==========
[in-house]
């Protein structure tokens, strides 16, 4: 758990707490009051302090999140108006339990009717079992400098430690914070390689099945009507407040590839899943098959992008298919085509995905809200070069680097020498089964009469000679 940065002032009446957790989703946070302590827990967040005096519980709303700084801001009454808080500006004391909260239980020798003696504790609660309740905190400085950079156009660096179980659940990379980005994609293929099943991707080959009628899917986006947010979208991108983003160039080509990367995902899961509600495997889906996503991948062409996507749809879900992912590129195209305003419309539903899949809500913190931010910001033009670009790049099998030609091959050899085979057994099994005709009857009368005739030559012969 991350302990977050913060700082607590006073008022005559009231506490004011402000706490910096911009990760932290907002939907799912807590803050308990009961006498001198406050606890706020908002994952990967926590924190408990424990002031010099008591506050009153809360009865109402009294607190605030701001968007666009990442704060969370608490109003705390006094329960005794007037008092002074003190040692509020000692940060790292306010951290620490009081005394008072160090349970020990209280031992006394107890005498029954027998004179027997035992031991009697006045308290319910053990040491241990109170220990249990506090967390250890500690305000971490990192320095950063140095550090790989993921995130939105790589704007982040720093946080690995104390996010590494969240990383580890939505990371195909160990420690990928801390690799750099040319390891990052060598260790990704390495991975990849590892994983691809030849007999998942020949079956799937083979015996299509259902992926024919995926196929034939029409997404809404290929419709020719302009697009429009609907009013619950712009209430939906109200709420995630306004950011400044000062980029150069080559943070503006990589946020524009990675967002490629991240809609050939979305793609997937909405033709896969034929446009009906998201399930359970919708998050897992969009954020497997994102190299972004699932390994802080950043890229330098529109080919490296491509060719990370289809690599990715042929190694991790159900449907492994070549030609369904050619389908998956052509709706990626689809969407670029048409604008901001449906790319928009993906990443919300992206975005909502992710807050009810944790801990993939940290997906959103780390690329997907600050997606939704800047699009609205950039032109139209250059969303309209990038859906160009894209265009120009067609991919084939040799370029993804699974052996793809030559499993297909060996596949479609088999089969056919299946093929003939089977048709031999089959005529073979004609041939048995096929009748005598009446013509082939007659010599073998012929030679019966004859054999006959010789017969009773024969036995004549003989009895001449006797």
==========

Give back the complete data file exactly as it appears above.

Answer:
[in-house]
């Protein structure tokens, strides 16, 4: 758990707490009051302090999140108006339990009717079992400098430690914070390689099945009507407040590839899943098959992008298919085509995905809200070069680097020498089964009469000679 940065002032009446957790989703946070302590827990967040005096519980709303700084801001009454808080500006004391909260239980020798003696504790609660309740905190400085950079156009660096179980659940990379980005994609293929099943991707080959009628899917986006947010979208991108983003160039080509990367995902899961509600495997889906996503991948062409996507749809879900992912590129195209305003419309539903899949809500913190931010910001033009670009790049099998030609091959050899085979057994099994005709009857009368005739030559012969 991350302990977050913060700082607590006073008022005559009231506490004011402000706490910096911009990760932290907002939907799912807590803050308990009961006498001198406050606890706020908002994952990967926590924190408990424990002031010099008591506050009153809360009865109402009294607190605030701001968007666009990442704060969370608490109003705390006094329960005794007037008092002074003190040692509020000692940060790292306010951290620490009081005394008072160090349970020990209280031992006394107890005498029954027998004179027997035992031991009697006045308290319910053990040491241990109170220990249990506090967390250890500690305000971490990192320095950063140095550090790989993921995130939105790589704007982040720093946080690995104390996010590494969240990383580890939505990371195909160990420690990928801390690799750099040319390891990052060598260790990704390495991975990849590892994983691809030849007999998942020949079956799937083979015996299509259902992926024919995926196929034939029409997404809404290929419709020719302009697009429009609907009013619950712009209430939906109200709420995630306004950011400044000062980029150069080559943070503006990589946020524009990675967002490629991240809609050939979305793609997937909405033709896969034929446009009906998201399930359970919708998050897992969009954020497997994102190299972004699932390994802080950043890229330098529109080919490296491509060719990370289809690599990715042929190694991790159900449907492994070549030609369904050619389908998956052509709706990626689809969407670029048409604008901001449906790319928009993906990443919300992206975005909502992710807050009810944790801990993939940290997906959103780390690329997907600050997606939704800047699009609205950039032109139209250059969303309209990038859906160009894209265009120009067609991919084939040799370029993804699974052996793809030559499993297909060996596949479609088999089969056919299946093929003939089977048709031999089959005529073979004609041939048995096929009748005598009446013509082939007659010599073998012929030679019966004859054999006959010789017969009773024969036995004549003989009895001449006797």